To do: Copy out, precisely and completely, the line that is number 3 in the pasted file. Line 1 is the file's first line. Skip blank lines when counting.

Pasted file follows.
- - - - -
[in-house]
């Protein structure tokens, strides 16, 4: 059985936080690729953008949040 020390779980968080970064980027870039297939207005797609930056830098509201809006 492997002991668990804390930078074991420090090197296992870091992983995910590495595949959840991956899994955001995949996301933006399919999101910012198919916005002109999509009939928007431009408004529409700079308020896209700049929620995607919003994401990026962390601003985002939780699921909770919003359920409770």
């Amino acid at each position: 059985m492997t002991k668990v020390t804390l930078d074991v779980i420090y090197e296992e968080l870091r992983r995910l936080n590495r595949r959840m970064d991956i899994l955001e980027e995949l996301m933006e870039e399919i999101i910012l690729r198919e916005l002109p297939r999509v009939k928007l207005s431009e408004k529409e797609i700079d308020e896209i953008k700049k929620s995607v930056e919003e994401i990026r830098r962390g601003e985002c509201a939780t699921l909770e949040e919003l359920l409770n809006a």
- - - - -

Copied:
């Amino acid at each position: 059985m492997t002991k668990v020390t804390l930078d074991v779980i420090y090197e296992e968080l870091r992983r995910l936080n590495r595949r959840m970064d991956i899994l955001e980027e995949l996301m933006e870039e399919i999101i910012l690729r198919e916005l002109p297939r999509v009939k928007l207005s431009e408004k529409e797609i700079d308020e896209i953008k700049k929620s995607v930056e919003e994401i990026r830098r962390g601003e985002c509201a939780t699921l909770e949040e919003l359920l409770n809006a």